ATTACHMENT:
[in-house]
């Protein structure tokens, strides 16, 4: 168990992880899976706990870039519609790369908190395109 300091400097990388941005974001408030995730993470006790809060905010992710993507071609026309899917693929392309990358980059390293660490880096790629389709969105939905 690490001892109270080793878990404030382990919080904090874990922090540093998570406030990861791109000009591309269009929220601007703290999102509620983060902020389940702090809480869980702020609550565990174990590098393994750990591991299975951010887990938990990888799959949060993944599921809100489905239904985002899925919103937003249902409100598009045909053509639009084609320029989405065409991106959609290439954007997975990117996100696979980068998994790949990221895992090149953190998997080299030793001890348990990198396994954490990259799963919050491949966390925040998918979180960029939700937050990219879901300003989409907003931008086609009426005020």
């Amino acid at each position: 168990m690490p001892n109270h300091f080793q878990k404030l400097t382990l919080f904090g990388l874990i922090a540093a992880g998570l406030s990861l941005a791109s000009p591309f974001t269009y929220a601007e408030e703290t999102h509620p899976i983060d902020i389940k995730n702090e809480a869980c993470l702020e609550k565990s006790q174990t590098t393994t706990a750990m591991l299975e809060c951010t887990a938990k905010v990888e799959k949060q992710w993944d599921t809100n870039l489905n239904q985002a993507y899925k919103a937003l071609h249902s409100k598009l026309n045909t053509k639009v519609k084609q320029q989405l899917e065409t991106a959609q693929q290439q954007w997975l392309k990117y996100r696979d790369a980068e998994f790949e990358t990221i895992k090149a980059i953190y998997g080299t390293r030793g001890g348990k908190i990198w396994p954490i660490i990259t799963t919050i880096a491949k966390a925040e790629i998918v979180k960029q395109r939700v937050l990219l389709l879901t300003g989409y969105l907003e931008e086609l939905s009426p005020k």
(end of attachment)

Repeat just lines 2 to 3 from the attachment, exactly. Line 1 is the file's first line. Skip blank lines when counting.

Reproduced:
């Protein structure tokens, strides 16, 4: 168990992880899976706990870039519609790369908190395109 300091400097990388941005974001408030995730993470006790809060905010992710993507071609026309899917693929392309990358980059390293660490880096790629389709969105939905 690490001892109270080793878990404030382990919080904090874990922090540093998570406030990861791109000009591309269009929220601007703290999102509620983060902020389940702090809480869980702020609550565990174990590098393994750990591991299975951010887990938990990888799959949060993944599921809100489905239904985002899925919103937003249902409100598009045909053509639009084609320029989405065409991106959609290439954007997975990117996100696979980068998994790949990221895992090149953190998997080299030793001890348990990198396994954490990259799963919050491949966390925040998918979180960029939700937050990219879901300003989409907003931008086609009426005020």
């Amino acid at each position: 168990m690490p001892n109270h300091f080793q878990k404030l400097t382990l919080f904090g990388l874990i922090a540093a992880g998570l406030s990861l941005a791109s000009p591309f974001t269009y929220a601007e408030e703290t999102h509620p899976i983060d902020i389940k995730n702090e809480a869980c993470l702020e609550k565990s006790q174990t590098t393994t706990a750990m591991l299975e809060c951010t887990a938990k905010v990888e799959k949060q992710w993944d599921t809100n870039l489905n239904q985002a993507y899925k919103a937003l071609h249902s409100k598009l026309n045909t053509k639009v519609k084609q320029q989405l899917e065409t991106a959609q693929q290439q954007w997975l392309k990117y996100r696979d790369a980068e998994f790949e990358t990221i895992k090149a980059i953190y998997g080299t390293r030793g001890g348990k908190i990198w396994p954490i660490i990259t799963t919050i880096a491949k966390a925040e790629i998918v979180k960029q395109r939700v937050l990219l389709l879901t300003g989409y969105l907003e931008e086609l939905s009426p005020k």